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Objective 1: Understand the importance of pain management in the terminally ill.

Pain is a leading symptom in patients with advanced illnesses – when inadequately treated, it also plays an important role in many other symptoms: nausea and vomiting, anorexia, insomnia, weakness, depression, and dyspnea.

Pain is common in terminal illnesses -- more than 70% of patients with advanced cancer experience severe pain. A conservative estimate is that over 300,000 cancer patients suffer pain daily. It has been estimated that at least 25% of all cancer patients die without adequate pain relief (AHCPR).  Studies have shown that the incidence of pain (and its poor relief) is similar for patients with end-stage COPD and heart failure.

Although pain can be substantially relieved in the overwhelming majority of terminally ill patients, study after study has shown that a high percentage of patients do not obtain adequate relief. One of the reasons for this failure is that health care professionals are inadequately trained in pain management. Other reasons include misconceptions about opioid addiction, tolerance, physical dependence and concerns about regulatory issues.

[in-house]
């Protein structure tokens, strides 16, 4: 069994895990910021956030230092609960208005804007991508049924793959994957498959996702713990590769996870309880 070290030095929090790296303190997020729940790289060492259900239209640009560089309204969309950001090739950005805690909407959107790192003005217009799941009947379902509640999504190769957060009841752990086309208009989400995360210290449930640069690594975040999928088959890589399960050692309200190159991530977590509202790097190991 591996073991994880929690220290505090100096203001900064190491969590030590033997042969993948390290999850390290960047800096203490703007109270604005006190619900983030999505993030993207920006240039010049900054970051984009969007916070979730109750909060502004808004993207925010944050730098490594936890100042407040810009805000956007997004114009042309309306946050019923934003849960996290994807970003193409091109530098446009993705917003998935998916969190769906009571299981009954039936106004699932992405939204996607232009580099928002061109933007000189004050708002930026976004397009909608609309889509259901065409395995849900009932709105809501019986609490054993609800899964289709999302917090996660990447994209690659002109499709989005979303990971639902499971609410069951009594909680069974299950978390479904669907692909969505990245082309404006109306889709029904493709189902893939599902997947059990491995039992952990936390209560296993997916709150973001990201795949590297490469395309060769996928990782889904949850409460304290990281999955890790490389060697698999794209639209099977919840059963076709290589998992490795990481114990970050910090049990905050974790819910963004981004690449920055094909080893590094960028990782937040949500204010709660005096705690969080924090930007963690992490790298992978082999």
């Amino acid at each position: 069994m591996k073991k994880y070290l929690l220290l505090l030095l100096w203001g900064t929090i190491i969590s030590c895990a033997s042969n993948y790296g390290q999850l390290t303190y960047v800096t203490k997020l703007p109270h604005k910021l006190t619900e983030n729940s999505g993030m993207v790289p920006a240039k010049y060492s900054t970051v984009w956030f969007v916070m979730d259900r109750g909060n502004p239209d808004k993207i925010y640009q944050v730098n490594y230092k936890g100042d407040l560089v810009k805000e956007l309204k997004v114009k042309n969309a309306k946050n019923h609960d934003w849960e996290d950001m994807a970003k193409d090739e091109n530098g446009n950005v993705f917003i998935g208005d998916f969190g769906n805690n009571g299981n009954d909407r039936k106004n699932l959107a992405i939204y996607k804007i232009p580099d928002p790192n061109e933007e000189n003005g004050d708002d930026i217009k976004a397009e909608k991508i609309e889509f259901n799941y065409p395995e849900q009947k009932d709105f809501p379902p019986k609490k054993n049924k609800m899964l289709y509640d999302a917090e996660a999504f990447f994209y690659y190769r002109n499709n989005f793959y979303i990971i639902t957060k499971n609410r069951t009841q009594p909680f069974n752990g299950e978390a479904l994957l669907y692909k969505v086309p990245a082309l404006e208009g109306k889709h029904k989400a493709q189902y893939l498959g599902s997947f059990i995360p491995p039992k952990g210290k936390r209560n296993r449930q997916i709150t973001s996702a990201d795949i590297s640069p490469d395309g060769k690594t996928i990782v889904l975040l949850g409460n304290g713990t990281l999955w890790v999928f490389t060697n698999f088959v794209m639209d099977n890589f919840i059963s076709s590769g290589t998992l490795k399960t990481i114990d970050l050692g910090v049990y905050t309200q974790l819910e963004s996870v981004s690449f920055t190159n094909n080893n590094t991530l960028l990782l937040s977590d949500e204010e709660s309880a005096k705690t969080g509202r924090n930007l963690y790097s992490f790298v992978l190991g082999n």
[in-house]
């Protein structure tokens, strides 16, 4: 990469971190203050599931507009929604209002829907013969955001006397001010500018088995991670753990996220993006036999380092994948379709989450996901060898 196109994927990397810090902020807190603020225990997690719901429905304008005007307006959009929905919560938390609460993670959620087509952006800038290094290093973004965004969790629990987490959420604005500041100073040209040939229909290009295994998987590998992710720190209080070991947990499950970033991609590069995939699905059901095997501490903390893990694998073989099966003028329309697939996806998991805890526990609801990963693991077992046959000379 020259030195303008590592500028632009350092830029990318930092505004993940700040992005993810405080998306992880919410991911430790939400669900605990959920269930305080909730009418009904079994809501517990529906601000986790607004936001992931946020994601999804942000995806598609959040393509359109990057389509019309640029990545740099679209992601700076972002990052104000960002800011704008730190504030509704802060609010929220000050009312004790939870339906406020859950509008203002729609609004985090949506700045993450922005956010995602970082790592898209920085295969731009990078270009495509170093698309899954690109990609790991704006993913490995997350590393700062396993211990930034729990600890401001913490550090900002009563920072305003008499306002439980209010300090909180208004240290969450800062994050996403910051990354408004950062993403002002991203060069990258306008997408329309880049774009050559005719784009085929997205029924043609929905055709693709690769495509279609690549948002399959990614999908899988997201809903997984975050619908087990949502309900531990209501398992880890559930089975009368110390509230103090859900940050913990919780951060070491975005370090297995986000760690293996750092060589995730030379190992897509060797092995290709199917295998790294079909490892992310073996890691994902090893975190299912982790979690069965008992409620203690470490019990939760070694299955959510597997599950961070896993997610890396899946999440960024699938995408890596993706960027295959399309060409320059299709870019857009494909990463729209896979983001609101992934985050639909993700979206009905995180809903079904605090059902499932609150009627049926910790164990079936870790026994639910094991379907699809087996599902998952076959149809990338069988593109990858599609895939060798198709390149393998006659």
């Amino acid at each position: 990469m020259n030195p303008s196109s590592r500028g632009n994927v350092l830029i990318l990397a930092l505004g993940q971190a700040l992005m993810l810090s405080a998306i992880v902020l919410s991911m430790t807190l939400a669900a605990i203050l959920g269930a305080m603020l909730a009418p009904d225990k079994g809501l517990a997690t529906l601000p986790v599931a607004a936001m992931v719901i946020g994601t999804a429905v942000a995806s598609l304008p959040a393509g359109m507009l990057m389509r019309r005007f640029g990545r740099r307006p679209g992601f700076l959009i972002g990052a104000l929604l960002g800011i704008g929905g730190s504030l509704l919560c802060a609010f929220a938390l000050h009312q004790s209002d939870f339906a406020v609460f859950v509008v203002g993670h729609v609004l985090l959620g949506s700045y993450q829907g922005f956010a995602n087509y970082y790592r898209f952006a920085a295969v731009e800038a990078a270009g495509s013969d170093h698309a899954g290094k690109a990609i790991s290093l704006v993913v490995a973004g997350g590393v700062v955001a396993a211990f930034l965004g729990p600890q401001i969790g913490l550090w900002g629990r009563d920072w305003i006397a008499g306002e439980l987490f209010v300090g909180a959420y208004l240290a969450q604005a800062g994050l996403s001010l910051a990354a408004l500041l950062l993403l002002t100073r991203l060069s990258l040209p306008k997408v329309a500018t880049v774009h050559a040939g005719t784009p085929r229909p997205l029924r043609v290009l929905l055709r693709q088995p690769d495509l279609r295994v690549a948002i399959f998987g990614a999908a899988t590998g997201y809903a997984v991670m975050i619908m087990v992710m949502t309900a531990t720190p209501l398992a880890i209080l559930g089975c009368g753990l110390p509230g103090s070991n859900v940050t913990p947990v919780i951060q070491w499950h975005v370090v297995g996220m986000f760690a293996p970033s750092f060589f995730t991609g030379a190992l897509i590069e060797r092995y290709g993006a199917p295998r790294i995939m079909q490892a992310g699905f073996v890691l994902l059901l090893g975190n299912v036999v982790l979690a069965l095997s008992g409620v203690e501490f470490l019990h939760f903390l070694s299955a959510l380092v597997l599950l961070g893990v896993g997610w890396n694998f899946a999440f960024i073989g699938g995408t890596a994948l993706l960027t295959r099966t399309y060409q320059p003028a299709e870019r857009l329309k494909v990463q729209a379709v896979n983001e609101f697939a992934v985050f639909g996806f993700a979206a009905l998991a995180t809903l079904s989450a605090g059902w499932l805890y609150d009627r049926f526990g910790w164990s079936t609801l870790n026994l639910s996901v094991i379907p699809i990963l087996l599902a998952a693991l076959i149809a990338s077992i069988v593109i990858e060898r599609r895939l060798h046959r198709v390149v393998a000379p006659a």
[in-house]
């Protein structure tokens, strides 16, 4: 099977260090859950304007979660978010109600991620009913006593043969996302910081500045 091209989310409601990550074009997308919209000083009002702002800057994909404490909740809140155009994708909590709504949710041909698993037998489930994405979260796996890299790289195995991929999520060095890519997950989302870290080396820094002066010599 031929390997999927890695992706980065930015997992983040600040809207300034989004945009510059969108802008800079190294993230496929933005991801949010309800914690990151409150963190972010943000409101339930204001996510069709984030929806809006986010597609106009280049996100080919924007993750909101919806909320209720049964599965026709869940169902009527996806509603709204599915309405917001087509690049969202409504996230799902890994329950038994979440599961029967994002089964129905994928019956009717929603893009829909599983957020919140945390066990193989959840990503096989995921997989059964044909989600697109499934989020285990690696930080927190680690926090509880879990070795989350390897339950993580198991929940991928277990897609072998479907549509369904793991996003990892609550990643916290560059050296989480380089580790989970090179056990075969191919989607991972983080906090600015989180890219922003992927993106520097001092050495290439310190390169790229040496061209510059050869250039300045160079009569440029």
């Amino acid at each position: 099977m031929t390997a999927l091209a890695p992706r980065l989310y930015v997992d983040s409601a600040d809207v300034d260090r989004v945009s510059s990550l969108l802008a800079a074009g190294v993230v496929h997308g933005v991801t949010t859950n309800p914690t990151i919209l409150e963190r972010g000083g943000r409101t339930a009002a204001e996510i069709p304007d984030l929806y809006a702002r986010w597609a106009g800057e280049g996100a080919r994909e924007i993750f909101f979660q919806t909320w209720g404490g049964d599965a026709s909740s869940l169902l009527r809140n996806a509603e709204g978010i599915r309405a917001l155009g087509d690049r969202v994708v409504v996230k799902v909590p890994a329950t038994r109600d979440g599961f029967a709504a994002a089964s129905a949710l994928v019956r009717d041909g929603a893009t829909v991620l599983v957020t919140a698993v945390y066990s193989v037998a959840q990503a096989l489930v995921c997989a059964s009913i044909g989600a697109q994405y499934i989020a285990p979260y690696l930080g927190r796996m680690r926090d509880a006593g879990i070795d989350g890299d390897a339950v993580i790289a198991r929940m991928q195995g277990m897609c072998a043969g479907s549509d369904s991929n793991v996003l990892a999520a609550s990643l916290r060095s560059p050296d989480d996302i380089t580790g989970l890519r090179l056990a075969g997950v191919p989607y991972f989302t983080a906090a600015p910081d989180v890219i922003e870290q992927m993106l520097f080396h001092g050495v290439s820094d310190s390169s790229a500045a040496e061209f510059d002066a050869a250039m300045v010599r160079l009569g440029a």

Pain management is a critical though often neglected medical function. As Marcia Angell put it so eloquently in an editorial in the NEJM many years ago:
"Few things a doctor does are more important than relieving pain... No patient should have to endure intense pain unnecessarily. The quality of mercy is essential to the practice of medicine: here, of all places, it should not be strained." (Angell, 1982)
The EPEC (Education for Physicians on End-of-Life Care) handbook offers a "clinical pearl" on this topic:

"Be the physician you would want
if you were in pain."

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